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prodemocratic

Askar Akayev

Askar Akayevich Akayev (Аскар Акаевич Акаев) (born 10 November 1944 in Kyzyl-Bairak, Kirghiz SSR) served as the President of Kyrgyzstan from 1990 until he was overthrown in March 2005 in the Tulip Revolution.

As late as 1993 political analysts saw Akayev as a "prodemocratic physicist."

Education and early career

Akayev was the youngest of five sons born into a family of collective farm workers, in the town of Kemin. He became a metalworker at a local factory in 1961. He subsequently moved to Leningrad, where he trained as a physicist and graduated from the Leningrad Institute of Precision Mechanics and Optics in 1967 with an honors degree in mathematics, engineering and computer science. He stayed at the institute until 1976, working as a senior researcher and teacher. In Leningrad he met and in 1970 married Mayram Akayeva with whom he now has two sons and two daughters. They returned to their native Kirghizia in 1977, where he became a senior professor at the Frunze Polytechnic Institute. Some of his later cabinet members were former students and friends from his academic career.

He obtained a doctorate in 1981 from the Moscow Institute of Engineering and Physics, having written his dissertation on holographic systems of storage and transformation of information. In 1984, he became a member of the Kirghiz Academy of Sciences, rose to vice president of the Academy in 1987 and then president of the Academy in 1989. He was elected as a deputy in the Supreme Soviet of the USSR in the same year.

Political career

On 25 October 1990, the Kirghiz SSR's Supreme Soviet held elections for the newly created post of president of the republic. Two candidates contested the presidency, President of Council of Ministers of Kirghiz SSR, Apas Jumagulov and First Secretary of the Communist Party of Kirghiz SSR, Absamat Masaliyev. However, neither Jumagulov nor Masaliyev received a majority of the votes cast. In accordance with the Kirghiz SSR's constitution of 1978, both candidates were disqualified and neither could run in the second round of voting.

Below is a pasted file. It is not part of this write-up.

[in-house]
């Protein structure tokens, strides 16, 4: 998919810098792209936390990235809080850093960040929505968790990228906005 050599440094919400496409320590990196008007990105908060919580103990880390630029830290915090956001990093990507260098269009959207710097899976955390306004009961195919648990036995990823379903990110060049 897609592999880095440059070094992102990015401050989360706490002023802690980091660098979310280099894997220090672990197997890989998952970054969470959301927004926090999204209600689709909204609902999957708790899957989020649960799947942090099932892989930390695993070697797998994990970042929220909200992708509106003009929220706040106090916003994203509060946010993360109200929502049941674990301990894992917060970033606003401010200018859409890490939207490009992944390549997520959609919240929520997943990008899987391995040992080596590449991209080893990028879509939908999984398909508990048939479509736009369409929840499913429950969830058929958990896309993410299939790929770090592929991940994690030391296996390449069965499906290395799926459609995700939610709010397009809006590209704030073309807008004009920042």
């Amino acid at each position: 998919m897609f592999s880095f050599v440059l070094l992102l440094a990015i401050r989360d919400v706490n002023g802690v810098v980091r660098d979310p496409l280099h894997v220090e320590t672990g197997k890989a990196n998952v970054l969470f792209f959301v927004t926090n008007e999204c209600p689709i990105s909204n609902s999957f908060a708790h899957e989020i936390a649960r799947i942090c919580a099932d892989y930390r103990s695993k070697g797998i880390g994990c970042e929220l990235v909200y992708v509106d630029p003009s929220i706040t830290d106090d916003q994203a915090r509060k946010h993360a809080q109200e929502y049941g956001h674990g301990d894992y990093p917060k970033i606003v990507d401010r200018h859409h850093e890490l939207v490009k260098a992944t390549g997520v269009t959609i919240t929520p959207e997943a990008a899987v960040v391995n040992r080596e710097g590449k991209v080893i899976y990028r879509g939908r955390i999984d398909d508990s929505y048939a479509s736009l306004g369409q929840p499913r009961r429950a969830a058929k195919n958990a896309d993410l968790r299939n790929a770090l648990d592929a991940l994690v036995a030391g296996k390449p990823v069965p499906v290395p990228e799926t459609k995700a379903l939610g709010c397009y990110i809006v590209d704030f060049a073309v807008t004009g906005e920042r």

Two days later, on October 27, the Supreme Soviet selected Akayev - who was effectively a compromise candidate - to serve as the republic's first president. In 1991, he was offered the post of vice-president of the Soviet Union by President Mikhail Gorbachev, but refused. Akayev was elected president of the renamed republic of Kyrgyzstan in an uncontested poll on October 12, 1991. He was reelected twice, amid allegations of ballot rigging, on December 24, 1995 and October 29, 2000.

Akayev was initially seen as a liberal leader. He commented in a 1991 interview that "Although I am a Communist, my basic attitude toward private property is favorable. I believe that the revolution in the sphere of economics was not made by Karl Marx but by Adam Smith." ("Akayev: 'All of a Sudden I Become President'", Christian Science Monitor, 10 January 1991) He actively promoted the privatization of land and other economic assets and operated a relatively liberal regime compared with the governments of the other Central Asian nations. He was granted lifelong immunity from prosecution by the Lower House of Parliament in 2003.

Askar Akayev is an Honorary Member of The International Raoul Wallenberg Foundation

Protests